A space for little ones to engage in dress up and pretend play is a special part of early learning classrooms, and a favorite for many young children. These spaces can be set up in a variety of different ways – some might have a specific theme, such as a pretend house, doctor’s office, or restaurant, while others might be more simple, with a few props such as baby dolls, pretend phones, and accessories (hats, bags, scarves) for dress up. 

Dramatic play centers help children to be creative while developing important cognitive and social-emotional skills. An article in the Journal of Childhood Studies by ECE professor and former kindergarten teacher, Janine Hostettler Scharer PhD, explains the connection between dramatic play and developmental learning goals: “…a child needs to follow the rules of the play and children constantly monitor each other. Play also helps decentering as children learn to take other people’s perspective and look at objects through the eyes of their play partner…Play also impacts the child’s motivation in that a child learns to set short-term and long-term goals in play. In order to play airplane, tickets and passports need to be created, and play might not start until everything is ready.”

Open Area for Circle Time & Meetings

One of the most important spaces in every early learning classroom is the gathering place for circle time and group meetings. These spaces invite the children to sit together as a community to share in a group activity, such as singing songs, listening to stories, and more. Through these interactions, children learn important communication and social skills. They also get to practice executive function skills involved in listening, focusing attention, sitting patiently, and waiting for their turn to speak.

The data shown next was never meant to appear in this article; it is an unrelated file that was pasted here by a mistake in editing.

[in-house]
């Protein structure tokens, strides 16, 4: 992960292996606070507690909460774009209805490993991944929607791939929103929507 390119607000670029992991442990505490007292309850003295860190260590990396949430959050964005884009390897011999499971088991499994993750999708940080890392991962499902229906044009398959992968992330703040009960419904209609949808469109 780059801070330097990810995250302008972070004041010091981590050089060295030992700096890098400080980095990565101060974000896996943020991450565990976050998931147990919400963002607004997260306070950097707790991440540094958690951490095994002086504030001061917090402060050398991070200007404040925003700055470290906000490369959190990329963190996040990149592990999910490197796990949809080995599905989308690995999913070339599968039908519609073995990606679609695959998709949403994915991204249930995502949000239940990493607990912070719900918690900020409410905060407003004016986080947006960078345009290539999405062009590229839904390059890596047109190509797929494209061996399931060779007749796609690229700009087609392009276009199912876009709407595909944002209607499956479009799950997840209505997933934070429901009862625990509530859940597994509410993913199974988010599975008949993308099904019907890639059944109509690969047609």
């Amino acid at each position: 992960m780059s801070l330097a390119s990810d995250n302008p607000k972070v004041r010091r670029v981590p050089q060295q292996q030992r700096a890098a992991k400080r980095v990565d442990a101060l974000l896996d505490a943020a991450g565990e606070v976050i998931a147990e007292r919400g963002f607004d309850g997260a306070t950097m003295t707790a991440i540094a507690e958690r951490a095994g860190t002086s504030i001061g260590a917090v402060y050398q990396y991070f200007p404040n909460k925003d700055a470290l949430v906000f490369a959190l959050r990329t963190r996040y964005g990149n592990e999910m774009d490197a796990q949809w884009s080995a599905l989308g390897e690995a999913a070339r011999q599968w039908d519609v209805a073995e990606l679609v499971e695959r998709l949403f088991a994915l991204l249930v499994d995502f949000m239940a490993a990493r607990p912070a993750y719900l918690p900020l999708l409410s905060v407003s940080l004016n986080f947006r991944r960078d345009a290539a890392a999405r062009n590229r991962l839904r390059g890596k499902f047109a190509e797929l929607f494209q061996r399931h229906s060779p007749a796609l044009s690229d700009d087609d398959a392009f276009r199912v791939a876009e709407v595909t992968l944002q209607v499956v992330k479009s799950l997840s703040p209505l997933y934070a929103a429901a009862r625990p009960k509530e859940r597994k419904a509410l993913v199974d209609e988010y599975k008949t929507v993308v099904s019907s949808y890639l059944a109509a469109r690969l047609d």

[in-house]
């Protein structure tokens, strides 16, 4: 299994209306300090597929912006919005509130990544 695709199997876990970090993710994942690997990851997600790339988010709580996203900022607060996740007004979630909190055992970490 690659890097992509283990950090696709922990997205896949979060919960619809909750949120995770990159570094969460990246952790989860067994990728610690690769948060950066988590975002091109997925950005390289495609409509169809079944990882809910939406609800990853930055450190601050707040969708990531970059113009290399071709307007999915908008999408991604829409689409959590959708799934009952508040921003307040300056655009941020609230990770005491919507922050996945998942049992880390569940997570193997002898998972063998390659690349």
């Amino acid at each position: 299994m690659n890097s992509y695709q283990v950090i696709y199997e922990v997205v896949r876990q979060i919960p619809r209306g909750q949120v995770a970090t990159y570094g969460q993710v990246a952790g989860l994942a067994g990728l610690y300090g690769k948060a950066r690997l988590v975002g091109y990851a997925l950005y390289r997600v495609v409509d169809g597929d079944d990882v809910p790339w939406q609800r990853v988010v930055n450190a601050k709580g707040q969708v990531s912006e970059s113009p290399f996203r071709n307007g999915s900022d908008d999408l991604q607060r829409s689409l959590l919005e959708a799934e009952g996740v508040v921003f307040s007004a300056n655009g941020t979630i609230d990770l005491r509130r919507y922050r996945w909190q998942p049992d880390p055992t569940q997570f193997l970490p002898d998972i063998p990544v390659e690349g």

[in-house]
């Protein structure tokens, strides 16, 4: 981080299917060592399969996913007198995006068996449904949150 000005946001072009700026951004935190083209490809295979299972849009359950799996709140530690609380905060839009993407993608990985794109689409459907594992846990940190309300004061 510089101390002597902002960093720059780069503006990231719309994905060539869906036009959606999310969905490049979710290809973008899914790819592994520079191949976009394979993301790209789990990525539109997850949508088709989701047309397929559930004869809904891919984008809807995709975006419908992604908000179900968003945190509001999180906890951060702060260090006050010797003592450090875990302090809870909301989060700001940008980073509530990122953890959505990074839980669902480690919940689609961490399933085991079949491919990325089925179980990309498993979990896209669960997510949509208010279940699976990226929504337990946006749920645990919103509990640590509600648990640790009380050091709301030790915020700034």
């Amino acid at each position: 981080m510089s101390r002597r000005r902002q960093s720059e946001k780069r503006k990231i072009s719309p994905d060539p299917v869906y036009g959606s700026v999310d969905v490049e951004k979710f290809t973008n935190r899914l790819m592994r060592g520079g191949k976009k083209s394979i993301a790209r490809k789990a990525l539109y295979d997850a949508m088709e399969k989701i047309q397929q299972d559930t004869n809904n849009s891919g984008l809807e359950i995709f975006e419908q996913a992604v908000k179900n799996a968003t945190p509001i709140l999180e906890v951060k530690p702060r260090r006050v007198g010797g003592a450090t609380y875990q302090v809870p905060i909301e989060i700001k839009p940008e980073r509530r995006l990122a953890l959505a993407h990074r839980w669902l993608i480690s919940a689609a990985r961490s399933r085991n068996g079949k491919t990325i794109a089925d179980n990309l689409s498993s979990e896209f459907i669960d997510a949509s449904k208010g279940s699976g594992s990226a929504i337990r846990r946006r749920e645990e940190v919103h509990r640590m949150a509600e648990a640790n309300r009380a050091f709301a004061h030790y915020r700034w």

If you’re setting up a meeting space in your own classroom, you might use a large comfortable rug so that the children have room to sit together comfortably. It can be helpful to find a space that is large enough for children to move around while they enjoy music and movement. Educators of older children, in preschool and pre-k, often keep a white board or an easel pad as a writing space that helps children practice early reading and literacy skills during group activities. Finally, it is helpful to keep an adult-sized chair near the area where you can sit and read stories to the children. 

A Note about Cross-Area Play

When children are actively engaged in play, they might move items around. The term “cross-area play,” simply refers to children taking items from one center to use in another area. Examples of this include bringing books to the construction area to create something that the child read about in a story, or bringing items from the writing center into the dramatic play area so that children can make signs to enhance their play. 

Cross-area play is described in an NAEYC Teaching Young Children article: “Cross-area play is rooted in the idea that when children are given the freedom to experiment with materials in open-ended ways, their play can transform into elaborate, complex plots and offer rich developmental opportunities. Specifically, cross-area play helps children make unusual and unexpected connections, which can promote creativity, encouraging development across multiple domains as children think, create, communicate, persist, problem solve, and collaborate.”